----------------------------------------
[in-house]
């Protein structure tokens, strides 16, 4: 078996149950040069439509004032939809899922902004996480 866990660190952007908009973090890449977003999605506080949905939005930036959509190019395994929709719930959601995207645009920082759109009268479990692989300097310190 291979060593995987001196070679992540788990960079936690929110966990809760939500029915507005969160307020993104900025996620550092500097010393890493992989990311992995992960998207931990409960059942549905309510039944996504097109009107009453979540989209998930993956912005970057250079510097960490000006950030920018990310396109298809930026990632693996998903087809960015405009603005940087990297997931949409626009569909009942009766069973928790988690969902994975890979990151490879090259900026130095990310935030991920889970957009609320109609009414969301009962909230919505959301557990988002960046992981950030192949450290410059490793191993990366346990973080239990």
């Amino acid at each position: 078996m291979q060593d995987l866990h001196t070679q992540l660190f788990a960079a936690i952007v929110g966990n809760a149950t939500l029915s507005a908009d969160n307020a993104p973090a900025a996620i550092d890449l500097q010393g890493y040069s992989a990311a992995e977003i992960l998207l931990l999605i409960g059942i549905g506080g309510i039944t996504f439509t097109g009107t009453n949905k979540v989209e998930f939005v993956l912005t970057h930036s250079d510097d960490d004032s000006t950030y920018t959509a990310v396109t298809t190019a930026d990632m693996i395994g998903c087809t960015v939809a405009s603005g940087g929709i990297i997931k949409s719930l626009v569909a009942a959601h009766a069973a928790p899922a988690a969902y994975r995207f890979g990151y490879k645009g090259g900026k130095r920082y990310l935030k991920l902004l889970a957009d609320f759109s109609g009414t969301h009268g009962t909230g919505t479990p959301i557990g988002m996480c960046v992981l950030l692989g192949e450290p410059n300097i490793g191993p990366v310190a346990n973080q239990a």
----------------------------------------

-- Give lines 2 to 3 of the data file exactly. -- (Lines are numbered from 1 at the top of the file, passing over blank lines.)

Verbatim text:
């Protein structure tokens, strides 16, 4: 078996149950040069439509004032939809899922902004996480 866990660190952007908009973090890449977003999605506080949905939005930036959509190019395994929709719930959601995207645009920082759109009268479990692989300097310190 291979060593995987001196070679992540788990960079936690929110966990809760939500029915507005969160307020993104900025996620550092500097010393890493992989990311992995992960998207931990409960059942549905309510039944996504097109009107009453979540989209998930993956912005970057250079510097960490000006950030920018990310396109298809930026990632693996998903087809960015405009603005940087990297997931949409626009569909009942009766069973928790988690969902994975890979990151490879090259900026130095990310935030991920889970957009609320109609009414969301009962909230919505959301557990988002960046992981950030192949450290410059490793191993990366346990973080239990």
């Amino acid at each position: 078996m291979q060593d995987l866990h001196t070679q992540l660190f788990a960079a936690i952007v929110g966990n809760a149950t939500l029915s507005a908009d969160n307020a993104p973090a900025a996620i550092d890449l500097q010393g890493y040069s992989a990311a992995e977003i992960l998207l931990l999605i409960g059942i549905g506080g309510i039944t996504f439509t097109g009107t009453n949905k979540v989209e998930f939005v993956l912005t970057h930036s250079d510097d960490d004032s000006t950030y920018t959509a990310v396109t298809t190019a930026d990632m693996i395994g998903c087809t960015v939809a405009s603005g940087g929709i990297i997931k949409s719930l626009v569909a009942a959601h009766a069973a928790p899922a988690a969902y994975r995207f890979g990151y490879k645009g090259g900026k130095r920082y990310l935030k991920l902004l889970a957009d609320f759109s109609g009414t969301h009268g009962t909230g919505t479990p959301i557990g988002m996480c960046v992981l950030l692989g192949e450290p410059n300097i490793g191993p990366v310190a346990n973080q239990a």